This reshuffle not only gives added impetus for the clubs to finish as high as they can in the table – but it also gives the Bottom Six something to play for other than the Trophy of Prestige and the respite of surviving relegation. The latter a seemingly simple task this season, with Karpaty being some hopeless, despite the fact they recently acquired a new owner in the form of football agent and former club vice president; Oleh Smaylichuk.
THE MATCH PREVIEW ZONE
Championship Group = (CG) | Relegation Group = (RG)
Kolos kick us off at the Obolon Arena, as the Championship Group enters Matchday Two since the split – albeit with a two and a half month delay in between. This game will reveal whether the unforeseen pause, has been a blessing for Kolos, who went into it one a three game losing streak and can count themselves lucky that they even made it into the Top Six. The first post-split game saw them humbled by Oleksandriya 4-2 as the gulf between Sixth and the rest of the top table teams was laid bare.
A few positives do arise from the break for Kovalivka as they welcome back manager’s son Denys Kostyshyn who was the side’s star man early in the campaign. However, with no first team football for over six months, it’s likely to take the attacking midfielder a few games to get back to full sharpness. Whilst the same can be said for all the players who have equally sat out the past couple months.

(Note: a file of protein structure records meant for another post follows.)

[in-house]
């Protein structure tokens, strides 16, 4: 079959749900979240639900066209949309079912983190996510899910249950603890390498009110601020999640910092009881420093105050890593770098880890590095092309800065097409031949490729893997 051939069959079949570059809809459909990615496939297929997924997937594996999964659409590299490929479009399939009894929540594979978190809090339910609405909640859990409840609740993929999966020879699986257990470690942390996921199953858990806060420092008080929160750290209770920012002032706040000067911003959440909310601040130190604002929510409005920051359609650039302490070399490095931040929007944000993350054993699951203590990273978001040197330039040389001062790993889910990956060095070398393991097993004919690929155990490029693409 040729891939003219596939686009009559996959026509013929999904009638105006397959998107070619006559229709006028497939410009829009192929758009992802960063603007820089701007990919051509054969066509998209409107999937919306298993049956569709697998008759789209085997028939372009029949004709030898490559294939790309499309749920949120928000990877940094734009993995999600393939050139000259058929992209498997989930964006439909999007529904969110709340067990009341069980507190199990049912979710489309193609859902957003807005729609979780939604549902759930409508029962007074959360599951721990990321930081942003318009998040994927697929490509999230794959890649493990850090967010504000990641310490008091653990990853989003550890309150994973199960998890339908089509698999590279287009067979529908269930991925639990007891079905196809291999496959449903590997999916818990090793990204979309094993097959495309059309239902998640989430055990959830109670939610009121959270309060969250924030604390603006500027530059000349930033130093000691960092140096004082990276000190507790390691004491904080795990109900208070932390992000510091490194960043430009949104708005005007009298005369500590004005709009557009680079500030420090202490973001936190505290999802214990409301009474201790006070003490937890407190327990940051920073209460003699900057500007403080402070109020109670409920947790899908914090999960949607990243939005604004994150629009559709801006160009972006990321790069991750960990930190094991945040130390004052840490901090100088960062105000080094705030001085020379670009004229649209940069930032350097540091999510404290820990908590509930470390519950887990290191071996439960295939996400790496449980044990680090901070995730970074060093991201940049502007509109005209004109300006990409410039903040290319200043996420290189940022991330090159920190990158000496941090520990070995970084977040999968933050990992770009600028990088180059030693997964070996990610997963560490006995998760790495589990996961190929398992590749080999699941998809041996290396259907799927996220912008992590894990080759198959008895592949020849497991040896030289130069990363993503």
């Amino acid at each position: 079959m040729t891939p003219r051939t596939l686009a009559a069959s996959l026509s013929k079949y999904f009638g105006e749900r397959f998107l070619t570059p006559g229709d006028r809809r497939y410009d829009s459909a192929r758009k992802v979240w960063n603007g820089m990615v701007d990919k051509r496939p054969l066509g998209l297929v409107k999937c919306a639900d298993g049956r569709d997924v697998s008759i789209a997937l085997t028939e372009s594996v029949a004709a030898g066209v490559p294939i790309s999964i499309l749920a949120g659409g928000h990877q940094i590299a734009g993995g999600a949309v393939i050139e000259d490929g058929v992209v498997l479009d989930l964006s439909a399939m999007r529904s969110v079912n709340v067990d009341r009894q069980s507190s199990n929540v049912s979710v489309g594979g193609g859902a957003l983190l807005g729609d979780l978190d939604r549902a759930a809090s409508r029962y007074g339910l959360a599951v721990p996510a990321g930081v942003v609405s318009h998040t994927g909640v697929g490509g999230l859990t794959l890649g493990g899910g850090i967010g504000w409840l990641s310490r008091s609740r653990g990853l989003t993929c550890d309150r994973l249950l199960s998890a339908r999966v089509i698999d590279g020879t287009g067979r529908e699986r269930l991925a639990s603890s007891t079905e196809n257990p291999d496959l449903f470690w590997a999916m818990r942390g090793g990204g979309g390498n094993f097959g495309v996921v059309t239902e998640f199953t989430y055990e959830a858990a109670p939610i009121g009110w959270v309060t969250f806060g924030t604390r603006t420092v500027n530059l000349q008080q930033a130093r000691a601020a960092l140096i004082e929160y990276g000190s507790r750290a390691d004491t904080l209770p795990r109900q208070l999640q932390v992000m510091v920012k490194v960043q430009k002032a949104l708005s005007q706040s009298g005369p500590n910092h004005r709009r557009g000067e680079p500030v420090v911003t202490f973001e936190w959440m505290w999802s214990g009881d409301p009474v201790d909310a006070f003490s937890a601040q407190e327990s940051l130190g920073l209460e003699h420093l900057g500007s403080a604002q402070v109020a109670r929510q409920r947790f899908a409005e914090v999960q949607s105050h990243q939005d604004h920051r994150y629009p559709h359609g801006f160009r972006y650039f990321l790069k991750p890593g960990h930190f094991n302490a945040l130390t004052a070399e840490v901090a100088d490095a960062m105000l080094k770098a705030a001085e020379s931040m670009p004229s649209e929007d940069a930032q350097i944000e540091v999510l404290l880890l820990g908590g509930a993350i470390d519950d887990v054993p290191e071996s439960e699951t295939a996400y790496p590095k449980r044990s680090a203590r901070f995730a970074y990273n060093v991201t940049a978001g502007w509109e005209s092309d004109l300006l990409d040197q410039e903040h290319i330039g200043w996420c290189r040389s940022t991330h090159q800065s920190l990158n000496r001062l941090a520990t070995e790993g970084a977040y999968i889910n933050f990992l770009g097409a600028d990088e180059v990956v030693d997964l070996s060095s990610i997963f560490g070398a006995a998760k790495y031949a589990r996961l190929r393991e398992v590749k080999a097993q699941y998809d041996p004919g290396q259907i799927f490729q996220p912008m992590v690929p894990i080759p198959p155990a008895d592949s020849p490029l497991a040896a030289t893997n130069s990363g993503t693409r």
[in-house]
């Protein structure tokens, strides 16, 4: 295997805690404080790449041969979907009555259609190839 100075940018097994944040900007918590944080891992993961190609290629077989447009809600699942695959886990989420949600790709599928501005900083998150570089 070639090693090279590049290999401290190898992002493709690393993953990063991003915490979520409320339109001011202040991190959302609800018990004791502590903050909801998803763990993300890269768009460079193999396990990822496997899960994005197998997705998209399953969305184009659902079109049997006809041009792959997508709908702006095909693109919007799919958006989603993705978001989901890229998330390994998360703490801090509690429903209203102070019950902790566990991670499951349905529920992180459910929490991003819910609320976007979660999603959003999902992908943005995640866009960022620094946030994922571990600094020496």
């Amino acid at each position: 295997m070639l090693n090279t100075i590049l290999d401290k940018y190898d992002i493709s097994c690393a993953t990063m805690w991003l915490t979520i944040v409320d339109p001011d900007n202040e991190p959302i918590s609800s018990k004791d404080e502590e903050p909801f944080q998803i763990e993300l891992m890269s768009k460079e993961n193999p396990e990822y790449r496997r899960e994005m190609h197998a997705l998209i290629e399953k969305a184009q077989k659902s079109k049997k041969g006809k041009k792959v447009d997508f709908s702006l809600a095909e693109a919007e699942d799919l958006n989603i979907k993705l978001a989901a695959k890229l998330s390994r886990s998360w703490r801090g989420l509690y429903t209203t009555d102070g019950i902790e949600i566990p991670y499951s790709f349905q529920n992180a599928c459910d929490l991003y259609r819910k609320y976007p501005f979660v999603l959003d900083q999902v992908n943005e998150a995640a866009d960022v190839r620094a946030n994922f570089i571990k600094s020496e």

Desna, on the other hand will arrive in Kyiv with confidence. Bar a solitary and narrow defeat to Shakhtar this calendar year, Desna continued their overachieving form from 2019 – taking off points from their medal place rivals in the process. Now they are in the top six, they will not only need to keep the pace with Dynamo and Zorya – but also capitalise on points dropped.
As such a win in this fixture could ensure it’s back to neck and neck with Kyiv – who face Shakhtar and a high possibility of not picking up a win. If Oleksandr Filippov can pick up from where he left of this weekend, just as he carried on from the old to the new year; Desna stand a good chance of a historic league finish.
The remainder of the season is not going to be enjoyable for Kolos – and the misery is likely to continue from the outset. Desna should have a slight edge thanks partaking in a warm up game versus Obolon Brovary. 0-2
The second Championship Group game of the round sees temporary silver medal holders, Zorya visit Oleksandriya, who are not too far behind the pack themselves. After a mixed start to 2020, Oleksandriya welcomed the return of key man Kyrylo Kovalets from injury by bettering Kolos in the last matchday.